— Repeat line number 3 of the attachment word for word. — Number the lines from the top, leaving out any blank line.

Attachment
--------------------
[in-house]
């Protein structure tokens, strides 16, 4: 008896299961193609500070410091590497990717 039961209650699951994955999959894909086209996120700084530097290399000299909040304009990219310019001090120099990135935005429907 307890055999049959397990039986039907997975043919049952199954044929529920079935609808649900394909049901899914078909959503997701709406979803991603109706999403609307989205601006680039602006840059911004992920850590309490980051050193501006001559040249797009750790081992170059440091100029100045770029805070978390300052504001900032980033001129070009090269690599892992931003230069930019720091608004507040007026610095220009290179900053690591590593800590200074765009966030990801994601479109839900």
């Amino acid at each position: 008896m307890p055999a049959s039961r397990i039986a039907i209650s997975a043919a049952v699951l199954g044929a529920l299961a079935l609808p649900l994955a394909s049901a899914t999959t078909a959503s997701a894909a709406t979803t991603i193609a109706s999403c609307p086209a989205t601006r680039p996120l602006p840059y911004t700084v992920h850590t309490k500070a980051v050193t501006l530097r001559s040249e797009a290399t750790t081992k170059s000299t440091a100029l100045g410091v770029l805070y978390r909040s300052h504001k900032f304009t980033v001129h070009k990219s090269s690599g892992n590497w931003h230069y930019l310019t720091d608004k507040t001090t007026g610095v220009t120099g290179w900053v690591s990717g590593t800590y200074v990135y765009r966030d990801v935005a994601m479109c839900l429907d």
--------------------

């Amino acid at each position: 008896m307890p055999a049959s039961r397990i039986a039907i209650s997975a043919a049952v699951l199954g044929a529920l299961a079935l609808p649900l994955a394909s049901a899914t999959t078909a959503s997701a894909a709406t979803t991603i193609a109706s999403c609307p086209a989205t601006r680039p996120l602006p840059y911004t700084v992920h850590t309490k500070a980051v050193t501006l530097r001559s040249e797009a290399t750790t081992k170059s000299t440091a100029l100045g410091v770029l805070y978390r909040s300052h504001k900032f304009t980033v001129h070009k990219s090269s690599g892992n590497w931003h230069y930019l310019t720091d608004k507040t001090t007026g610095v220009t120099g290179w900053v690591s990717g590593t800590y200074v990135y765009r966030d990801v935005a994601m479109c839900l429907d």